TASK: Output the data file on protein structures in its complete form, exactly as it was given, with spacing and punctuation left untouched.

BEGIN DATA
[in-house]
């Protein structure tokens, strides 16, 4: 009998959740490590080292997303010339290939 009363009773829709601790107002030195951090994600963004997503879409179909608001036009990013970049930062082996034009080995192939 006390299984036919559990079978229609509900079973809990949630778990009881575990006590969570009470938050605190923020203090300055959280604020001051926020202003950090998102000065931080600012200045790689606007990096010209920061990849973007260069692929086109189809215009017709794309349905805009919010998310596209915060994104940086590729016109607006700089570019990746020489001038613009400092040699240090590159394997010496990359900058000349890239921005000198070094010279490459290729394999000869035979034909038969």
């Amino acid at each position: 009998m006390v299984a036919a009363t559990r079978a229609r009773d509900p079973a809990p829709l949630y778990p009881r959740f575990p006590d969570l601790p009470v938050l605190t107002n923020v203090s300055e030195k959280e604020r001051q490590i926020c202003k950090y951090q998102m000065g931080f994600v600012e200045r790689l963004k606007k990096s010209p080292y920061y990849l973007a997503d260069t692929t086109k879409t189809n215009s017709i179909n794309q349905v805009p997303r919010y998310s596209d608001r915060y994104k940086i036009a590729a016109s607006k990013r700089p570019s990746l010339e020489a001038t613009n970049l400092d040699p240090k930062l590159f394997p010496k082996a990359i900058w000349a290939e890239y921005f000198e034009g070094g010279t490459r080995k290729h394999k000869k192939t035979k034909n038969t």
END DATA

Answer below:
[in-house]
């Protein structure tokens, strides 16, 4: 009998959740490590080292997303010339290939 009363009773829709601790107002030195951090994600963004997503879409179909608001036009990013970049930062082996034009080995192939 006390299984036919559990079978229609509900079973809990949630778990009881575990006590969570009470938050605190923020203090300055959280604020001051926020202003950090998102000065931080600012200045790689606007990096010209920061990849973007260069692929086109189809215009017709794309349905805009919010998310596209915060994104940086590729016109607006700089570019990746020489001038613009400092040699240090590159394997010496990359900058000349890239921005000198070094010279490459290729394999000869035979034909038969």
């Amino acid at each position: 009998m006390v299984a036919a009363t559990r079978a229609r009773d509900p079973a809990p829709l949630y778990p009881r959740f575990p006590d969570l601790p009470v938050l605190t107002n923020v203090s300055e030195k959280e604020r001051q490590i926020c202003k950090y951090q998102m000065g931080f994600v600012e200045r790689l963004k606007k990096s010209p080292y920061y990849l973007a997503d260069t692929t086109k879409t189809n215009s017709i179909n794309q349905v805009p997303r919010y998310s596209d608001r915060y994104k940086i036009a590729a016109s607006k990013r700089p570019s990746l010339e020489a001038t613009n970049l400092d040699p240090k930062l590159f394997p010496k082996a990359i900058w000349a290939e890239y921005f000198e034009g070094g010279t490459r080995k290729h394999k000869k192939t035979k034909n038969t």